As Kooijman put it, LEGO typically features a “stereotypical representation” of women in their figures, and she set out to change that.
“As a female scientist I had noticed two things about the available LEGO sets: a skewed male/female minifigure ratio and a rather stereotypical representation of the available female figures,” Kooijman wrote in a post explaining her project.
“It seemed logical that I would suggest a small set of female minifigures in interesting professions to make our LEGO city communities more diverse,” she added.
Support for the project was slow at first, but thanks to a flurry of tweets, it skyrocketed from around 2,000 supporters to 10,000 in just about one week.
Despite comprising nearly half of the U.S. workforce, and
recipients, women filled only 24 percent of Science Technology Engineering and Math jobs in 2009, according to the
It’s an acute problem with no easy solution. But many believe that one piece of the puzzle is broadening the dreams and visions of young girls.
But LEGO’S 2011 attempt to explicitly appeal to girls was resoundingly panned. LEGO Friends seemed like a Barbie knockoff — replete with lots of pink, short skirts, hanging out at the pool and of course, some good old baking. Its critics called the toy sets condescending and stereotypical, or worse: sexist.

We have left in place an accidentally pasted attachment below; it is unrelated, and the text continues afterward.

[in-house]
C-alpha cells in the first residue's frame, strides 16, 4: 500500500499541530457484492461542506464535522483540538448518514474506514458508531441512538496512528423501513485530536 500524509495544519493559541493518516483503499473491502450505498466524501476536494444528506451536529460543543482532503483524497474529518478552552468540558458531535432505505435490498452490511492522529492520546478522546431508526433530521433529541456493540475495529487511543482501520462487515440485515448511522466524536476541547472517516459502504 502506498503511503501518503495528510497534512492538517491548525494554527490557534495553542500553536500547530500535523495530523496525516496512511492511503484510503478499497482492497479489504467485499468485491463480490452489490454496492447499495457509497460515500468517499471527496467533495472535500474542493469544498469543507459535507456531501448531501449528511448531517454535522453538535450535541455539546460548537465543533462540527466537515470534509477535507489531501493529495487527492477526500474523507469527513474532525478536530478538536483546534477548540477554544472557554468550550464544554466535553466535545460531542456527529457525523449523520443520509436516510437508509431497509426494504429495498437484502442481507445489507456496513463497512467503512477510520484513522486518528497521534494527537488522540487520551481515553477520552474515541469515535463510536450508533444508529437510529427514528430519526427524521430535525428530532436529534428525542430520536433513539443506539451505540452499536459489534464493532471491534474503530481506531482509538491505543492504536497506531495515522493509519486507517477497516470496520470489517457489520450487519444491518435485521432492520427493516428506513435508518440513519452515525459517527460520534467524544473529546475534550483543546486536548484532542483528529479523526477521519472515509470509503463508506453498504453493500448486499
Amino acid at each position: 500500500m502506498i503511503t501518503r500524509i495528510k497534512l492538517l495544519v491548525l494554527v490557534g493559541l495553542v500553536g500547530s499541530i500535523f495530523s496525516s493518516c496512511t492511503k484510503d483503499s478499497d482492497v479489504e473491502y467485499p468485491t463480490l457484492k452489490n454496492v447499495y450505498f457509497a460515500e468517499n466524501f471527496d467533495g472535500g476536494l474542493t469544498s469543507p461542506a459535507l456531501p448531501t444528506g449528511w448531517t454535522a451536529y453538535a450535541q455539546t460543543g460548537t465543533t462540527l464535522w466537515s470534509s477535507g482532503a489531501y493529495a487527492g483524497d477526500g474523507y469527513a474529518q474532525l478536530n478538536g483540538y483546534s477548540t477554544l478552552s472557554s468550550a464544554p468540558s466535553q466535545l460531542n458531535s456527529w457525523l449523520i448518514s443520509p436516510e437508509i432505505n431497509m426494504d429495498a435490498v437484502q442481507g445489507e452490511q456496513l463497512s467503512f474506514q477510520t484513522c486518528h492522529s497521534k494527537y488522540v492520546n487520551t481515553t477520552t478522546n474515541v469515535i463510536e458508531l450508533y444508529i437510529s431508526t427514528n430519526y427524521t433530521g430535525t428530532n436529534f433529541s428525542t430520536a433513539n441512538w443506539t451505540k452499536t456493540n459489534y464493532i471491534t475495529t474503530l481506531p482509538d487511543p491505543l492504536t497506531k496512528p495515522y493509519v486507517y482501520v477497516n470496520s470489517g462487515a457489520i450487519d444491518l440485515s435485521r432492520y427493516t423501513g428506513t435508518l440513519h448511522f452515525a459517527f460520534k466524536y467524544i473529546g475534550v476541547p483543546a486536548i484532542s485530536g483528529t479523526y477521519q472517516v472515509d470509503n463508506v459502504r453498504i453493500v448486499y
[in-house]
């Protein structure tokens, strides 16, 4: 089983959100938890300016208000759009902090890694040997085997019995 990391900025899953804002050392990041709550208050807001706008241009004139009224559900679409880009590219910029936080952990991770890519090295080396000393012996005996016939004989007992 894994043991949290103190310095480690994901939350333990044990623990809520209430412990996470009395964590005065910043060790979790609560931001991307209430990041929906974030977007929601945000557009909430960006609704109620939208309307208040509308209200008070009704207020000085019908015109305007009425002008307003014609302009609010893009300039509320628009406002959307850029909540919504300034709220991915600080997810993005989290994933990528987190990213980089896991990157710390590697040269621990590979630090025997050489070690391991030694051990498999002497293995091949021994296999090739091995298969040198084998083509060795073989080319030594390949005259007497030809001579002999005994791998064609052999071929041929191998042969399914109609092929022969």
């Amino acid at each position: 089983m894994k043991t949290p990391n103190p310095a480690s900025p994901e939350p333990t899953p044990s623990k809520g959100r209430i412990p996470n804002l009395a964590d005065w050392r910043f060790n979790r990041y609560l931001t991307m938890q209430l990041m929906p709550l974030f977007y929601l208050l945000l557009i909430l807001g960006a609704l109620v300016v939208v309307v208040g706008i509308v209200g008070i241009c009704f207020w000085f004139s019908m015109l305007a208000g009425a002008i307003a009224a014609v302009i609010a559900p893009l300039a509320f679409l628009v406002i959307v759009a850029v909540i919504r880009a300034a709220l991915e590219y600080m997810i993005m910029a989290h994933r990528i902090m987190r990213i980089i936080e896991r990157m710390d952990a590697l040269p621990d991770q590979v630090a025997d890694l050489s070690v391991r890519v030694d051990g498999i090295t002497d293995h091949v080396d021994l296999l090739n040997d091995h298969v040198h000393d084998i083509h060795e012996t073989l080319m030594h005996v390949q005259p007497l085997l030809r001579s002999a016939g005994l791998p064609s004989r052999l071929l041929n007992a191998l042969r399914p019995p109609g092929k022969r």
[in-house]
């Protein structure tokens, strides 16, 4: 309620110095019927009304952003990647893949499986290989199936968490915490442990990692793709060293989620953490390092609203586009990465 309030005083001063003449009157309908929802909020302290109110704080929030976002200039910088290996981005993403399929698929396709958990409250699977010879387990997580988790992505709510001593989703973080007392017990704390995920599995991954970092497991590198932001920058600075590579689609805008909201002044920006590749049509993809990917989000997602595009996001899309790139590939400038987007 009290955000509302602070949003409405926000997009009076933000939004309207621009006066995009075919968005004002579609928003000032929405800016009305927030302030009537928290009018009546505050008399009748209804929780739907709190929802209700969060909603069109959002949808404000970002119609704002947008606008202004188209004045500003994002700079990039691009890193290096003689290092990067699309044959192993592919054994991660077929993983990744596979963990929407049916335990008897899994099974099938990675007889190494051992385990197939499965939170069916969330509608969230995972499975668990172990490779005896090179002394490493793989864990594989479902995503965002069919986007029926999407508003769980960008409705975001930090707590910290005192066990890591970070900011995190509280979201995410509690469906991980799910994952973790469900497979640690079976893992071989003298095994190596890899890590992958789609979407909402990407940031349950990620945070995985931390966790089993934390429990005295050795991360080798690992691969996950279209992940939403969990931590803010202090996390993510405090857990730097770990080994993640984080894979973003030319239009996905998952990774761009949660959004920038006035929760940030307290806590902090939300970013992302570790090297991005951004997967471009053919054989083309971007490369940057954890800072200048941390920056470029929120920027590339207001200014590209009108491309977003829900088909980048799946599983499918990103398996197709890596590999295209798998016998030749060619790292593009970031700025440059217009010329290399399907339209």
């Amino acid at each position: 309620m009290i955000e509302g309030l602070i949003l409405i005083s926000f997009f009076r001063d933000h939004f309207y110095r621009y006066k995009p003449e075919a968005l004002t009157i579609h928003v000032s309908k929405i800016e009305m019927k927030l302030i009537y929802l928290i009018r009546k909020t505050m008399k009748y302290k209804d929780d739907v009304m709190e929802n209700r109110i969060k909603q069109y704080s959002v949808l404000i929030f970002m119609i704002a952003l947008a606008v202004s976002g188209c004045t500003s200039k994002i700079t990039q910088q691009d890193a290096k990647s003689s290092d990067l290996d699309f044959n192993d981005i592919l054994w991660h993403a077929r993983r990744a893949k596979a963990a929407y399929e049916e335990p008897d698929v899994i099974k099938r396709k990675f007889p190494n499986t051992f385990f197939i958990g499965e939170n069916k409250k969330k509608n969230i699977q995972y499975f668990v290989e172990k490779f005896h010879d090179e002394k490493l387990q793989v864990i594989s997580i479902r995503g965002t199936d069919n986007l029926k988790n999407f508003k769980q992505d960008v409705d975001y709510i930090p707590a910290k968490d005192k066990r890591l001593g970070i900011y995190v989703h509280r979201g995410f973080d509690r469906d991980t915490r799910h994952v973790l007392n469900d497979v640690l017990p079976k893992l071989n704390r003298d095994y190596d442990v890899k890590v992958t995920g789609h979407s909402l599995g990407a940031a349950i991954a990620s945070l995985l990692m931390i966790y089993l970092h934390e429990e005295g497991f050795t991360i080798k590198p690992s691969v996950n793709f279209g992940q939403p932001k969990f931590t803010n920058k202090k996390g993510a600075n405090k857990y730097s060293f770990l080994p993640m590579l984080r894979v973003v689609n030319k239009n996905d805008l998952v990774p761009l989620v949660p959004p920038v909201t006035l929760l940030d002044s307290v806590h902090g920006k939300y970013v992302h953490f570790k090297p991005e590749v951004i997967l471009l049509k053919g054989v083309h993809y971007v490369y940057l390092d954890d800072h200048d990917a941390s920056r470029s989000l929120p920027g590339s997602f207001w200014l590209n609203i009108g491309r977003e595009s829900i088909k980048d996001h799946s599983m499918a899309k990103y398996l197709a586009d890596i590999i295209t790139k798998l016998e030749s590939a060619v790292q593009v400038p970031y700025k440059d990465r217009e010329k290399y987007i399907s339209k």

Earlier this year, a 7-year-old girl wrote to the company to complain that “all the girls did was sit at home, go to the beach, and shop, and had no jobs,” while the boys in LEGO toys “went on adventures, worked, saved people, and had jobs.”
Kooijman’s design is the first step in correcting this problem.
For this heightened awareness of the depiction of women in toys and the media, there are many decades of feminism to thank.
More recently, however, Facebook’s chief operating officer, Sheryl Sandberg, has made changing the depiction of women in stock images a big priority, along with — somewhat controversially — a campaign to reclaim the word “bossy” as a compliment, not a critique.
And startup GoldieBlox captivated the world with its truly ingenious ad recasting the Beastie Boys song “Girls” as a mini-feminist anthem to the backdrop of young girls building and breaking things. (The ad did get the company embroiled in a copyright infringement lawsuit with the band, though.)
“Girls, you think you know what you want,” they sing. “You like to buy us pink toys, and everything else is for boys.”
LEGO’s new “Research Institute” set is on track to be released in August 2014, the company said.